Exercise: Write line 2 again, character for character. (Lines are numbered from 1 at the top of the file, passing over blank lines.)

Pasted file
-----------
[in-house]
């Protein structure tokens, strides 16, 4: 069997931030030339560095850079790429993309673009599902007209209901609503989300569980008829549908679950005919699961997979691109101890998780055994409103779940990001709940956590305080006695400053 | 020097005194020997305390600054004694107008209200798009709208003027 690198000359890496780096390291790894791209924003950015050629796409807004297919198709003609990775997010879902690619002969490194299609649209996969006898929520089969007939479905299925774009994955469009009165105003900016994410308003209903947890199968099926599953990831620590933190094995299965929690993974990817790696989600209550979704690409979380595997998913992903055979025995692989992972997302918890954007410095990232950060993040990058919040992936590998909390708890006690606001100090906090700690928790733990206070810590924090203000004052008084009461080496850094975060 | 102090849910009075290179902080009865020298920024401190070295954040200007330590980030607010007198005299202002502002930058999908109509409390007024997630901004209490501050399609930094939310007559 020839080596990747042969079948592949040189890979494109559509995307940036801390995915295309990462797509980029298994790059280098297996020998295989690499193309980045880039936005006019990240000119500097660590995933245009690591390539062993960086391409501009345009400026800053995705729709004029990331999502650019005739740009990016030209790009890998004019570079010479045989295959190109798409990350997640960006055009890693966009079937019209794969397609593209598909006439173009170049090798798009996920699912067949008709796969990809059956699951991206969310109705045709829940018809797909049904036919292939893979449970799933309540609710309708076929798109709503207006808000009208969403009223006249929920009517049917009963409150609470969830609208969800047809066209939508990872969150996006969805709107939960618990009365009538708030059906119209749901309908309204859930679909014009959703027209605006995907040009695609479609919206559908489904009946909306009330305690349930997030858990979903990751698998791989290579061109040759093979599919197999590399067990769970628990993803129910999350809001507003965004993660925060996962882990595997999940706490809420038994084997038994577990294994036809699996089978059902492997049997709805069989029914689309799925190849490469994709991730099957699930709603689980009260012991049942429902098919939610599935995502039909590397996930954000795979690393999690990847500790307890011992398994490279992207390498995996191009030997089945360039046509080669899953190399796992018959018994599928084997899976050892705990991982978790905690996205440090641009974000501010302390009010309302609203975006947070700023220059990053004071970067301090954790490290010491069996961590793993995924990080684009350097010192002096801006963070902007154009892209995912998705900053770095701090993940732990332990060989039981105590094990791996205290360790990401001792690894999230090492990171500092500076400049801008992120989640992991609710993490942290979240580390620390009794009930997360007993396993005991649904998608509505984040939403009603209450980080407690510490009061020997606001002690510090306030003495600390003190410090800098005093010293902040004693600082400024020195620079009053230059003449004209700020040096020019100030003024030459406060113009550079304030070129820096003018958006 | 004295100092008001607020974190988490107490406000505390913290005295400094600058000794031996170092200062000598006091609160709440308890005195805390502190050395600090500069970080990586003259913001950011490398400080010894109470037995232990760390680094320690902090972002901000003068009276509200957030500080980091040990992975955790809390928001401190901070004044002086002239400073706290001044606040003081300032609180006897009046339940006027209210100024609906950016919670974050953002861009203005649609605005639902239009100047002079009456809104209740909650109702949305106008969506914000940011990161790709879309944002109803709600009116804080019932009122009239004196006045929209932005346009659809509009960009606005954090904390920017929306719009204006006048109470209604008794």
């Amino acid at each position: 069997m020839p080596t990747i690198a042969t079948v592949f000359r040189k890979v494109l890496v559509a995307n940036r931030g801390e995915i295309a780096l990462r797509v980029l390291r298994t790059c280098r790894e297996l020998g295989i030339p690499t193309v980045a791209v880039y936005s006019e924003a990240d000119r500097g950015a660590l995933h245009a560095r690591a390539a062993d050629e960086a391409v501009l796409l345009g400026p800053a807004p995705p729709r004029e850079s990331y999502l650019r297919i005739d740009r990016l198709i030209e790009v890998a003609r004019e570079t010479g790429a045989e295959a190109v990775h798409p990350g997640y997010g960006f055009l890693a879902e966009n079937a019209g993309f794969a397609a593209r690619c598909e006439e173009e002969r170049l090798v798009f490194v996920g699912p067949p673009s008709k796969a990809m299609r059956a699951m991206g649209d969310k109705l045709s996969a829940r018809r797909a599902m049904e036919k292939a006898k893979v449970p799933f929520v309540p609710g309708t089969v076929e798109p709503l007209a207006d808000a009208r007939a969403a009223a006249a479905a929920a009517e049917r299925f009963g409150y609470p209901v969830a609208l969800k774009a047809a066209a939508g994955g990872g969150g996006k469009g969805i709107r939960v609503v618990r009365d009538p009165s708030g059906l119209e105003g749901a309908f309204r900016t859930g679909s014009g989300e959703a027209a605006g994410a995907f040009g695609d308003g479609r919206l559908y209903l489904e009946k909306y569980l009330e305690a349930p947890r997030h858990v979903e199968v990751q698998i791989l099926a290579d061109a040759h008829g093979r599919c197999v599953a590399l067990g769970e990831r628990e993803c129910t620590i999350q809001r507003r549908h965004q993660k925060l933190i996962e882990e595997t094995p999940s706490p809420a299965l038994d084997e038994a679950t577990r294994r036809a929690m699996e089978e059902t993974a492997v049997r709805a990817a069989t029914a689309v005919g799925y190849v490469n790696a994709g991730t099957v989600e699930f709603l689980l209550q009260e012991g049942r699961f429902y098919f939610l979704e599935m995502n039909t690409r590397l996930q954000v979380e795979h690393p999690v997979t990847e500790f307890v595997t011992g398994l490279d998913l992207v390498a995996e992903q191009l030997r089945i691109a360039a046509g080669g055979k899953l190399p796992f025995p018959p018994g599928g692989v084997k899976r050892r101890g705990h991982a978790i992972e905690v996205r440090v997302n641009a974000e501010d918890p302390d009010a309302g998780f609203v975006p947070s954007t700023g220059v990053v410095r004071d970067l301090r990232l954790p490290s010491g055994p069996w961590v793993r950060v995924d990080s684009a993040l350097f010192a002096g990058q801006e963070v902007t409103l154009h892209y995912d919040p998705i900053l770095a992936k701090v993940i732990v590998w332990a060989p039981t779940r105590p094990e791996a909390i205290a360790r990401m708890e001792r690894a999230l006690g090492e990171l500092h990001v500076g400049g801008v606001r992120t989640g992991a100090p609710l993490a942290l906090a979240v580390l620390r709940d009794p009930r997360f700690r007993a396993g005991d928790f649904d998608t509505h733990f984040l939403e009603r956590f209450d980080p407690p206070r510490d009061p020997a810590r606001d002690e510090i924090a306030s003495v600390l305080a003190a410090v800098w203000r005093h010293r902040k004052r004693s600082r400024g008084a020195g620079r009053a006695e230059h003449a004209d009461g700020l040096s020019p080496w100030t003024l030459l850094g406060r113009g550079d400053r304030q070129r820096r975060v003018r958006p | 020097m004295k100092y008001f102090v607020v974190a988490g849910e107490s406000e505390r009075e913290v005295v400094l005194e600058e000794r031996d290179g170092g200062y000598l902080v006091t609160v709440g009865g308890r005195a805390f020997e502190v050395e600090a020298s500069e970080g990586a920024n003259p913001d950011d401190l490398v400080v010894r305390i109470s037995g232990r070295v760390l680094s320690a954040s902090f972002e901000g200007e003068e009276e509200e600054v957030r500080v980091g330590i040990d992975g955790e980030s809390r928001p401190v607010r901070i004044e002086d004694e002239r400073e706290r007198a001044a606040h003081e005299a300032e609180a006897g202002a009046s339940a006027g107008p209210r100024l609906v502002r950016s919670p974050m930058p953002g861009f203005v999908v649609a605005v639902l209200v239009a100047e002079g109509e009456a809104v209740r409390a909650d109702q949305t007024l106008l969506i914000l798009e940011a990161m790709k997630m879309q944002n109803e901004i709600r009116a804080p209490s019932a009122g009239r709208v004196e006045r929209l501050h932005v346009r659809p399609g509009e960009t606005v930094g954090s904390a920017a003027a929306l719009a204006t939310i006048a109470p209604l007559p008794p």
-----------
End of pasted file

């Protein structure tokens, strides 16, 4: 069997931030030339560095850079790429993309673009599902007209209901609503989300569980008829549908679950005919699961997979691109101890998780055994409103779940990001709940956590305080006695400053 | 020097005194020997305390600054004694107008209200798009709208003027 690198000359890496780096390291790894791209924003950015050629796409807004297919198709003609990775997010879902690619002969490194299609649209996969006898929520089969007939479905299925774009994955469009009165105003900016994410308003209903947890199968099926599953990831620590933190094995299965929690993974990817790696989600209550979704690409979380595997998913992903055979025995692989992972997302918890954007410095990232950060993040990058919040992936590998909390708890006690606001100090906090700690928790733990206070810590924090203000004052008084009461080496850094975060 | 102090849910009075290179902080009865020298920024401190070295954040200007330590980030607010007198005299202002502002930058999908109509409390007024997630901004209490501050399609930094939310007559 020839080596990747042969079948592949040189890979494109559509995307940036801390995915295309990462797509980029298994790059280098297996020998295989690499193309980045880039936005006019990240000119500097660590995933245009690591390539062993960086391409501009345009400026800053995705729709004029990331999502650019005739740009990016030209790009890998004019570079010479045989295959190109798409990350997640960006055009890693966009079937019209794969397609593209598909006439173009170049090798798009996920699912067949008709796969990809059956699951991206969310109705045709829940018809797909049904036919292939893979449970799933309540609710309708076929798109709503207006808000009208969403009223006249929920009517049917009963409150609470969830609208969800047809066209939508990872969150996006969805709107939960618990009365009538708030059906119209749901309908309204859930679909014009959703027209605006995907040009695609479609919206559908489904009946909306009330305690349930997030858990979903990751698998791989290579061109040759093979599919197999590399067990769970628990993803129910999350809001507003965004993660925060996962882990595997999940706490809420038994084997038994577990294994036809699996089978059902492997049997709805069989029914689309799925190849490469994709991730099957699930709603689980009260012991049942429902098919939610599935995502039909590397996930954000795979690393999690990847500790307890011992398994490279992207390498995996191009030997089945360039046509080669899953190399796992018959018994599928084997899976050892705990991982978790905690996205440090641009974000501010302390009010309302609203975006947070700023220059990053004071970067301090954790490290010491069996961590793993995924990080684009350097010192002096801006963070902007154009892209995912998705900053770095701090993940732990332990060989039981105590094990791996205290360790990401001792690894999230090492990171500092500076400049801008992120989640992991609710993490942290979240580390620390009794009930997360007993396993005991649904998608509505984040939403009603209450980080407690510490009061020997606001002690510090306030003495600390003190410090800098005093010293902040004693600082400024020195620079009053230059003449004209700020040096020019100030003024030459406060113009550079304030070129820096003018958006 | 004295100092008001607020974190988490107490406000505390913290005295400094600058000794031996170092200062000598006091609160709440308890005195805390502190050395600090500069970080990586003259913001950011490398400080010894109470037995232990760390680094320690902090972002901000003068009276509200957030500080980091040990992975955790809390928001401190901070004044002086002239400073706290001044606040003081300032609180006897009046339940006027209210100024609906950016919670974050953002861009203005649609605005639902239009100047002079009456809104209740909650109702949305106008969506914000940011990161790709879309944002109803709600009116804080019932009122009239004196006045929209932005346009659809509009960009606005954090904390920017929306719009204006006048109470209604008794």